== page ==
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Simple nutrition advice
A nutritionist provides five simple steps to reboot your approach to healthy eating.
1. Stop eating sugar. Not only does it increase the risk of weight gain, when it comes to hormones—one of the keystones of health—it can cause imbalances. A diet high in sugar or refined carbohydrates causes overproduction of insulin, which leads to the deposition of fat around the middle. It is also linked to a higher risk of diabetes and heart disease. Sugar also interferes with female hormones, increasing the risk of PMS and, in some cases, it can affect fertility and the ease with which you conceive.
2. Balance your levels of omega-3 and omega-6.
The average Western diet contains about ten times more omega-6 fats than omega-3. This puts the body in an inflammatory state, which can trigger hormonally-linked problems. The easiest way to rebalance things is to eliminate vegetable oils, and everything made from them, in your diet and increase omega-3 from oily fish, nuts and avocados. Ironically, the evening primrose oil that many women take to tackle PMS is very high in omega-6: if you use this it’s important to counteract it with more omega-3.
3. Don’t be afraid of phytoestrogens. There’s a myth that these supply the body with oestrogen, and so women have become a little fearful of them. What they actually do is provide oestrogen-like substances that balance hormone levels. You can find them in food.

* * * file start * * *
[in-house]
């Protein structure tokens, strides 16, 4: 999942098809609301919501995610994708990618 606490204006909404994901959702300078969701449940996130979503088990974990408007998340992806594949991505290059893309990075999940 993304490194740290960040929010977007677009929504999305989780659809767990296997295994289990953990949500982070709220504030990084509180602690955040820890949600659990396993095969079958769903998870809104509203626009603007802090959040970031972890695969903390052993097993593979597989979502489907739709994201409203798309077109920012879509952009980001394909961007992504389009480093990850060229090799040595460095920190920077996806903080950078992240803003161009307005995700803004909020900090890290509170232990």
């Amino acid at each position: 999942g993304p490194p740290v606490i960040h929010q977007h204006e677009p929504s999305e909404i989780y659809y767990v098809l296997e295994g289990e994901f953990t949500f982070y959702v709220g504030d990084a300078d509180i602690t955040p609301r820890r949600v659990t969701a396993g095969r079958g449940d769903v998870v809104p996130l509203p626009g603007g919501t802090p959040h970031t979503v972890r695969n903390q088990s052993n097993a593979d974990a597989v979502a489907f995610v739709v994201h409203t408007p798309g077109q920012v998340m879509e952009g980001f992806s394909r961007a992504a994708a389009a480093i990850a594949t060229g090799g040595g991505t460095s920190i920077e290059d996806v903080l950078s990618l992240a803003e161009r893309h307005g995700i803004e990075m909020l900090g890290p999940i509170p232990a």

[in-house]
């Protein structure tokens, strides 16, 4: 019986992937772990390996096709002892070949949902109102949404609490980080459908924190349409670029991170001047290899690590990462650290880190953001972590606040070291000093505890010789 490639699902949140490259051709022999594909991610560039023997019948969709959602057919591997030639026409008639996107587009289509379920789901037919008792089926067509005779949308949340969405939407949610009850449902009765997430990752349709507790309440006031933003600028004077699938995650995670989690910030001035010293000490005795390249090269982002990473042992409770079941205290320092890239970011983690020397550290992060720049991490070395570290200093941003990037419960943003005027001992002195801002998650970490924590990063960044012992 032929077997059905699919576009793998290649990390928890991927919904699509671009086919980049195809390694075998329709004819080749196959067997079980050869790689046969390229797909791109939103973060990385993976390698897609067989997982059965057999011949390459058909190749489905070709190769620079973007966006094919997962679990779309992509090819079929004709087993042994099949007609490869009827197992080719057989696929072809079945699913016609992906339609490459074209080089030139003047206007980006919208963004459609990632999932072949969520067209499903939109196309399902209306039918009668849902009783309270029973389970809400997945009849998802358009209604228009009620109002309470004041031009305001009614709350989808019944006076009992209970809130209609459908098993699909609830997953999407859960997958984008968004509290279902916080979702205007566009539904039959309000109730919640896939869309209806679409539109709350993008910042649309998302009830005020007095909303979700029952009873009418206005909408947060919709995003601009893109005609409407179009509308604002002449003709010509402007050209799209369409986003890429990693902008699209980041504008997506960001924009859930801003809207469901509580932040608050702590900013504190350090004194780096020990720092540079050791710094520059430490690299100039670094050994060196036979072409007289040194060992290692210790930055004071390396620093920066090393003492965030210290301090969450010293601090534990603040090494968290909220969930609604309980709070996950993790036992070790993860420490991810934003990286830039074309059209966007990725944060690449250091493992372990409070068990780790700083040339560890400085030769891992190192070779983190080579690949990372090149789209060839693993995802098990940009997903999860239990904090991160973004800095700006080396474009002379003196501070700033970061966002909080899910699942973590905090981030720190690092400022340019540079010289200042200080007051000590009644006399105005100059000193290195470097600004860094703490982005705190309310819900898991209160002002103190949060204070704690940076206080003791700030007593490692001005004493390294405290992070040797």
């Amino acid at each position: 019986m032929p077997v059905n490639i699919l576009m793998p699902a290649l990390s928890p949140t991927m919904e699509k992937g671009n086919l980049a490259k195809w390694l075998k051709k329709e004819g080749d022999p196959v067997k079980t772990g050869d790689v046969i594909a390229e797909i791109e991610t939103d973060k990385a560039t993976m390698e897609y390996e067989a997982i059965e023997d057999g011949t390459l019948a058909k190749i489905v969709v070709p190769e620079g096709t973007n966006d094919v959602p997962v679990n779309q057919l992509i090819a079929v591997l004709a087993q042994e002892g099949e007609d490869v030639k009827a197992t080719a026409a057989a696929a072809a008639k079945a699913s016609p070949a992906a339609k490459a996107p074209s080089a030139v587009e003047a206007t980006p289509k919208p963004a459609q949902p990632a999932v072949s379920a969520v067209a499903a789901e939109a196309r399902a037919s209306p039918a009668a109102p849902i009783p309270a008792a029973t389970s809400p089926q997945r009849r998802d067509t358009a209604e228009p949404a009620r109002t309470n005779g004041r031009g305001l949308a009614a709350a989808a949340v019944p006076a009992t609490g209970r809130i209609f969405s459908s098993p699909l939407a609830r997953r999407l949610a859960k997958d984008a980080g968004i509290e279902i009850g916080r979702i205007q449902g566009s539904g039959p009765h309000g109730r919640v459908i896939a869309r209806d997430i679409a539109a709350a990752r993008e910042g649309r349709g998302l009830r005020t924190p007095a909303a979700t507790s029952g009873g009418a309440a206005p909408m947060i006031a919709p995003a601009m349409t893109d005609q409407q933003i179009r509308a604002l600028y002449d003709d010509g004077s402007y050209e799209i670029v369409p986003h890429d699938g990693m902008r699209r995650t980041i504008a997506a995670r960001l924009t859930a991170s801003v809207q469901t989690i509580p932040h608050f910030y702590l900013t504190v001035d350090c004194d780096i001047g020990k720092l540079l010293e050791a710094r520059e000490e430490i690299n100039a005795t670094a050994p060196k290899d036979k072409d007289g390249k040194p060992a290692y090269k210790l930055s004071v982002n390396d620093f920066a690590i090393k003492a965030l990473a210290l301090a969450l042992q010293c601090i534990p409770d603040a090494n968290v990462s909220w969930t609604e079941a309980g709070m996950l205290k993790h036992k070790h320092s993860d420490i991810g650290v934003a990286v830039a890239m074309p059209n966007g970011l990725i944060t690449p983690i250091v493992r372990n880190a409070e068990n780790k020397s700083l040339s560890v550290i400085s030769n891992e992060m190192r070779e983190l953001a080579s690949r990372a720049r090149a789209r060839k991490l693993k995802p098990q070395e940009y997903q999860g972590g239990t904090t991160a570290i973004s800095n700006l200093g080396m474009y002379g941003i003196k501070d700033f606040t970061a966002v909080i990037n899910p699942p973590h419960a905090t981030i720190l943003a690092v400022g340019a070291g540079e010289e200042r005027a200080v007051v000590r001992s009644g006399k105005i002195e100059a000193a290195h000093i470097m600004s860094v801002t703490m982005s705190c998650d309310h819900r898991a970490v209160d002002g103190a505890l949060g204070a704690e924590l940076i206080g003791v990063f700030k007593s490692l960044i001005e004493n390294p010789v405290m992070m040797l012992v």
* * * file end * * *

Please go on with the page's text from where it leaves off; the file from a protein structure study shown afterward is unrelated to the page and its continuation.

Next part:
Soy provides isoflavone (a phytoestrogen), but there are many other types and it’s good to have a variety of them. Other foods you should consume include beans, lentils, peanuts and flaxseeds.
4. Look after your adrenal glands. They are one of the body’s hormonal-production centres. Our stressful lives tend to put them under pressure, which can lead to fatigue, weight gain and poor concentration. Aim for a good work-life balance, regulate blood sugar by eating low-GI (glycemic index) meals and ensure your diet is high in B vitamins and magnesium (wholegrains and leafy greens). If you are stressed try an L-theanine supplement, which is calming and supportive.
—Written by nutritionist Marilyn Glenville
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